The possibility of success with my master plan – to grow R100 000 to R1 million over the next two years, by investing in a few neglected shares and others that offer recovery potential – looks extremely slim.
After doing a lot of reading and number crunching it looks like the best I can hope for is that the little portfolio will grow to R241 000.
That in itself is a very optimistic goal. Every share in the portfolio must basically more than double to reach the rather disappointing figure. In addition, the calculations exclude brokerage and other costs.
|Comair||R2.69||8 000||R21 520||R7||R56 000|
|Sasol||R286.73||100||R28 673||R800||R80 000|
|Sasfin||R27.30||900||R24 570||R50||R45 000|
|Astral||R166.58||150||R24 987||R400||R60 000|
|R99 750||R241 000|
Source: Own calculations
A few of the shares are also quite risky propositions as indicated by their low standing in the market. The basic assumption of strong recovery from big problems is equally risky, thus demanding a high return.
My solution to get even higher returns from the risky portfolio is to increase the risk even further by supercharging performance with massive gearing by ignoring the stock market and rather getting exposure to the shares with derivatives.
A few alternatives are available, with single stock futures (SSF) contracts and contracts for difference (CFDs) the two more commonly traded and very liquid alternatives. They are similar in the aspect that an investor can get exposure to a share by putting down a deposit of only around 15% of the value of the ‘shareholding’.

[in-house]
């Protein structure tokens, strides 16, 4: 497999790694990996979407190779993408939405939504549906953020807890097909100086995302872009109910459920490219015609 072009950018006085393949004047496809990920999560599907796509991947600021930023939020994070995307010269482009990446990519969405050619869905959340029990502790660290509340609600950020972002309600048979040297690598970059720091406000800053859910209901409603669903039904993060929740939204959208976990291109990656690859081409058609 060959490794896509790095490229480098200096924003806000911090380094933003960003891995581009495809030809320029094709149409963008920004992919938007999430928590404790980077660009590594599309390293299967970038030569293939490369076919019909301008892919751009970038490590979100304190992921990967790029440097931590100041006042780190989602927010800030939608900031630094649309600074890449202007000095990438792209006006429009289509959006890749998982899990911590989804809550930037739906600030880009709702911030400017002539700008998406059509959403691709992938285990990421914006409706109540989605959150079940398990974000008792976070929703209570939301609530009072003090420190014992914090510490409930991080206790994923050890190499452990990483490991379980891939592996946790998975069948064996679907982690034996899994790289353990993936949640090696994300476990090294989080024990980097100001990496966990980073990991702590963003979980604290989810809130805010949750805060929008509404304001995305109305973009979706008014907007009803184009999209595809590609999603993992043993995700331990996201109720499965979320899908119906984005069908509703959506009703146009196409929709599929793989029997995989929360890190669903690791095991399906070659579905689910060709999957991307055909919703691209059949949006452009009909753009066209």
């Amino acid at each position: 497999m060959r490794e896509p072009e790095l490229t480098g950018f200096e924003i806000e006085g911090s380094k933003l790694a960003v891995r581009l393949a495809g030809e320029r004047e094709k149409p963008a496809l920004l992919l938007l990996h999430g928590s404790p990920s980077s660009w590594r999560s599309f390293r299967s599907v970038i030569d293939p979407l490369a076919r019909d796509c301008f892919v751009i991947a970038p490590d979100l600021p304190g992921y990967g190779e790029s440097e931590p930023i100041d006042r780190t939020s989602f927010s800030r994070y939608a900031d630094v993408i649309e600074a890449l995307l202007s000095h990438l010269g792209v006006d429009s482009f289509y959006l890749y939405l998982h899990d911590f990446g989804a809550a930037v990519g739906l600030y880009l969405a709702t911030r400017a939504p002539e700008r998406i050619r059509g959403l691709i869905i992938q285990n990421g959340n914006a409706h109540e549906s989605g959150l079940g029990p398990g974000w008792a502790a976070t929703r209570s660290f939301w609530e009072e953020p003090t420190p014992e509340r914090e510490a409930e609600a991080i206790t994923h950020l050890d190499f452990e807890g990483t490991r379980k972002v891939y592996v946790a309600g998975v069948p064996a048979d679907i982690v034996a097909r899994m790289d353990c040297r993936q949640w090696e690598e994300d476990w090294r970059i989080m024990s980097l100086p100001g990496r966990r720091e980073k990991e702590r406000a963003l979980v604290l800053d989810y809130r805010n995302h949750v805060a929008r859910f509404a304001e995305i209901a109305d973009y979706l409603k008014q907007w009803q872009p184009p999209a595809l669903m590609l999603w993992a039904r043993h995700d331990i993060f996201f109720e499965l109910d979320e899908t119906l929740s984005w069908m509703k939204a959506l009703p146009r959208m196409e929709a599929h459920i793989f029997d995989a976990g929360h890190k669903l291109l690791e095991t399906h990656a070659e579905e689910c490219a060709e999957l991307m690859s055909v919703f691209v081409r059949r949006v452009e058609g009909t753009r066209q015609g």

Instead of investing around R21 000 to buy 8 000 Comair shares at R2.69 each, an investor can put down the R21 000 as margin on a CFD or SSF trade and acquire a much larger position. The margin requirement for larger companies is 15% of the share price, while brokers require a margin of 17.5% in the case of smaller companies such as Comair.
An investor can thus buy exposure to 45 000 Comair shares to the value of more than R121 000 with a margin of around R21 000. An increase of 20% in the share price to R3.22 would push the value of the 45 000 shares to nearly R145 000, boosting the return from 20% on the R21 000 investment to nearly 600%.
Unfortunately, the opposite is also true. If the share falls by 20%, an investor does not lose 20% of their investment, but everything. In fact, their loss would be greater than the R21 000 they invested.
It is with good reason that Warren Buffett, credited as the world’s most successful investor, called derivatives the “weapons of mass destruction” of the financial world.
Brokers that make a market and offer platforms to investors and speculators to trade SSF and CFDs also warn their clients about the high risks inherent in trading derivative instruments. They all have similar examples to the one above to show the effect of gearing on profits and losses.
PSG Wealth, the online stockbroking arm of the PSG Group, warns its clients that while trading CFDs can be very profitable, it involves significant risks. “You can lose more money than you started with,” it states on its website.
The reason why losses can exceed the initial margin is that the investor is gaining exposure to the full value of the underlying shares. If Comair falls by 40% (in the case of buying 45 000 Comair shares), my total loss will be more than R48 000, exceeding the initial deposit of R21 000.
Investors are liable for these losses as they effectively ‘own’ all the shares. They would also receive all the dividends paid on the total number of shares in the transaction.